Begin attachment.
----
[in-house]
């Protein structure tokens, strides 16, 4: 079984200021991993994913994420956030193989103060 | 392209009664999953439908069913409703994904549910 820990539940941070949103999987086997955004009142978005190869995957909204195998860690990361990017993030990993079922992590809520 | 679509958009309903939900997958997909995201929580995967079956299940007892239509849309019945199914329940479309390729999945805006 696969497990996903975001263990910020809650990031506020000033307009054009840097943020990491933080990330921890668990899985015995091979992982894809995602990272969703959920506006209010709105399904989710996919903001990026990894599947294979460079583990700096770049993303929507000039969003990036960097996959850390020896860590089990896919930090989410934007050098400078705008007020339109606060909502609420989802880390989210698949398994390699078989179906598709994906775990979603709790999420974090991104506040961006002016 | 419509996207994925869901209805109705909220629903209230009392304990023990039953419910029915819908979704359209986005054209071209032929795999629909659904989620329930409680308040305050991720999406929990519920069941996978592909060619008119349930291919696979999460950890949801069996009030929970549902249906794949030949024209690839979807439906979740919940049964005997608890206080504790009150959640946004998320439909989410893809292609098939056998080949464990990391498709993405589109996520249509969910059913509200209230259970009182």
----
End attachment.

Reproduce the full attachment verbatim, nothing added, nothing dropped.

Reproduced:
[in-house]
């Protein structure tokens, strides 16, 4: 079984200021991993994913994420956030193989103060 | 392209009664999953439908069913409703994904549910 820990539940941070949103999987086997955004009142978005190869995957909204195998860690990361990017993030990993079922992590809520 | 679509958009309903939900997958997909995201929580995967079956299940007892239509849309019945199914329940479309390729999945805006 696969497990996903975001263990910020809650990031506020000033307009054009840097943020990491933080990330921890668990899985015995091979992982894809995602990272969703959920506006209010709105399904989710996919903001990026990894599947294979460079583990700096770049993303929507000039969003990036960097996959850390020896860590089990896919930090989410934007050098400078705008007020339109606060909502609420989802880390989210698949398994390699078989179906598709994906775990979603709790999420974090991104506040961006002016 | 419509996207994925869901209805109705909220629903209230009392304990023990039953419910029915819908979704359209986005054209071209032929795999629909659904989620329930409680308040305050991720999406929990519920069941996978592909060619008119349930291919696979999460950890949801069996009030929970549902249906794949030949024209690839979807439906979740919940049964005997608890206080504790009150959640946004998320439909989410893809292609098939056998080949464990990391498709993405589109996520249509969910059913509200209230259970009182």